NAU freshman Suzu Jeffery had planned to celebrate her 18th birthday in Flagstaff, but instead found herself enjoying Scottish pudding cake 5,000 miles away.
Yet her birthday was only one reason this spunky Californian celebrated. She also had clinched a spot in the semifinals on her route to becoming one of the world’s best indoor climbers.
“What a great birthday present to be out climbing and competing for your country,” Jeffery said about competing at the International Federation of Sport Climbing’s World Youth Championship Sept. 9-12 in Edinburgh, Scotland.
The strong, agile Jeffery strategically raced her way up the crimps, jugs and slopers to 14th place in junior female speed climbers. She is modest about her rank and scaling rock walls up to 70 feet above the ground and using holds that can be no more than a 1/8 inch wide.
“It’s satisfactory to complete a climb,” she said with a big smile. “You have a real feel of accomplishment when you’re at the top.”
After ascending to the peak of climbing, Jeffery leaves behind the competitive sport to focus on higher education. Back in Flagstaff, she is settling into the residence halls, an exercise science major and the college lifestyle.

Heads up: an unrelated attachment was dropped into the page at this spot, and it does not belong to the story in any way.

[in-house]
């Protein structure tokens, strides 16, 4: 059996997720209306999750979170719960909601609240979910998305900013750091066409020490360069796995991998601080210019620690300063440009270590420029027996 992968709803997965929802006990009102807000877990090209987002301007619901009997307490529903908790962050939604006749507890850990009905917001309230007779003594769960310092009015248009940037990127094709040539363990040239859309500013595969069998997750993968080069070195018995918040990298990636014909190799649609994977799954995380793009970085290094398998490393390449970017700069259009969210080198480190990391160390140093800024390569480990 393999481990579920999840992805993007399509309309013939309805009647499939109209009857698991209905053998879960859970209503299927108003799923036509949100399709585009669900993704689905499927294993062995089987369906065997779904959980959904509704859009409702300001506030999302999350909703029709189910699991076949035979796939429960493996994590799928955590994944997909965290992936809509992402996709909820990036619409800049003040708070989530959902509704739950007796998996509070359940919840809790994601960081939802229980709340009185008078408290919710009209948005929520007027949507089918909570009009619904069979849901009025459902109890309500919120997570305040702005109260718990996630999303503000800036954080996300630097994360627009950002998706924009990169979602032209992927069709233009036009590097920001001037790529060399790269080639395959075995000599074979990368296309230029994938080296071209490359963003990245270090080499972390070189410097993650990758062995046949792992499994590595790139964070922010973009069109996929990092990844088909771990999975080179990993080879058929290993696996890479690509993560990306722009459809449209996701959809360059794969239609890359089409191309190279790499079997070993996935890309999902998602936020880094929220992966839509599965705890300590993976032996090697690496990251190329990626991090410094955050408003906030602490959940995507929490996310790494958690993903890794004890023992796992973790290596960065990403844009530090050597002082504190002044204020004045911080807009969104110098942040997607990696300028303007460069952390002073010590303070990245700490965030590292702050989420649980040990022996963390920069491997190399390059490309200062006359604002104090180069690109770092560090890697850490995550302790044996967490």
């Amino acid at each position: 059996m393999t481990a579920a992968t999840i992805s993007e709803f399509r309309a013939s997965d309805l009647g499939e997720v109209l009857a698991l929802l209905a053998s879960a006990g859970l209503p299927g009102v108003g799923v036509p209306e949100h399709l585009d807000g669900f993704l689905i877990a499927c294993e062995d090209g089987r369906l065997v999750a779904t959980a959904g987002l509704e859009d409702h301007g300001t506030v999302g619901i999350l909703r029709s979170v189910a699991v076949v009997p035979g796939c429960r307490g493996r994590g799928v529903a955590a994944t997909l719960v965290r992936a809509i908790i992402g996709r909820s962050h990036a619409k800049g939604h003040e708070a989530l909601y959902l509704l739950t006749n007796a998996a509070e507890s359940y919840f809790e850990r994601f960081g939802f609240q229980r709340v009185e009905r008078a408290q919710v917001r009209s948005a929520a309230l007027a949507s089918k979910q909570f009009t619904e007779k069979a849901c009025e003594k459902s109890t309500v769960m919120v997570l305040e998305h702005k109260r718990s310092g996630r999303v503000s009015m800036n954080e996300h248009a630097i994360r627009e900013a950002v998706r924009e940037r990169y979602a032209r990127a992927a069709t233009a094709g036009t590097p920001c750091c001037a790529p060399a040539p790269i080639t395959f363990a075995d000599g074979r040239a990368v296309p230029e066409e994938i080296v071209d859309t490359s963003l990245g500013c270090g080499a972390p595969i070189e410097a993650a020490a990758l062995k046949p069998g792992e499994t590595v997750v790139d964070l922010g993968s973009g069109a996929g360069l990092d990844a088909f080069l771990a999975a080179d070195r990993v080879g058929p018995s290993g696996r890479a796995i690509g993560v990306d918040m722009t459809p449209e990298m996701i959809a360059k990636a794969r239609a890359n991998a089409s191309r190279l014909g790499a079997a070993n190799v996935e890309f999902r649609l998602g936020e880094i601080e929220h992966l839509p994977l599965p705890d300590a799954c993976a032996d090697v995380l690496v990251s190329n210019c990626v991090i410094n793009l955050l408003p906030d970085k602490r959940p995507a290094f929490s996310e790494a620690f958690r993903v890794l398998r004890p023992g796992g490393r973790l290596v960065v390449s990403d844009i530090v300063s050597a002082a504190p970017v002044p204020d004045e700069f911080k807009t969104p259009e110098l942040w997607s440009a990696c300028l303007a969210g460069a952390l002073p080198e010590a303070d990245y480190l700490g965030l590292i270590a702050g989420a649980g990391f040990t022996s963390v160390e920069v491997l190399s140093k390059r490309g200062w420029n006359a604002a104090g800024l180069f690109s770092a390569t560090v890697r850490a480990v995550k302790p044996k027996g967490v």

However, she still has a climbing itch and NAU’s reputable climbing community is an attractive addition to its academic opportunities, small campus and mountain-town charm.
“I’m entering a new type of climbing, climbing outdoors, and its going to be a lot more fun,” she said. “Climbing here is very different. The community is so wide and big. Anyone you talk to goes climbing or at least knows what it is. And I’ve already been able to go climbing in between classes. It’s great to have access to close climbing and go whenever.”
During her preparations for Scotland she met with professors and Art Farmer, associate dean of Student Life. She was surprised by their support and enthusiasm about her trip. “I found out that Art climbs, too.”
Jeffery’s ascent to the top was a long adventure. Inspired by her mother, Jordan Jeffery, to take her first climb at 5, she learned technical skills as well as confidence and trust in her ability throughout a competitive climbing career begun at age 11.
With expertise in both speed and difficulty sport climbing, Jeffery took ninth in difficulty at the United States national competition and fifth in speed, which propelled her on to the world competition. (The top five climbers from each county are invited to world.)
Jeffery thanks her family, friends and hometown community of Manhattan Beach, Calif., for their support in her every climbing endeavor and for raising money to give her the best birthday present – a climbing trip to Scotland.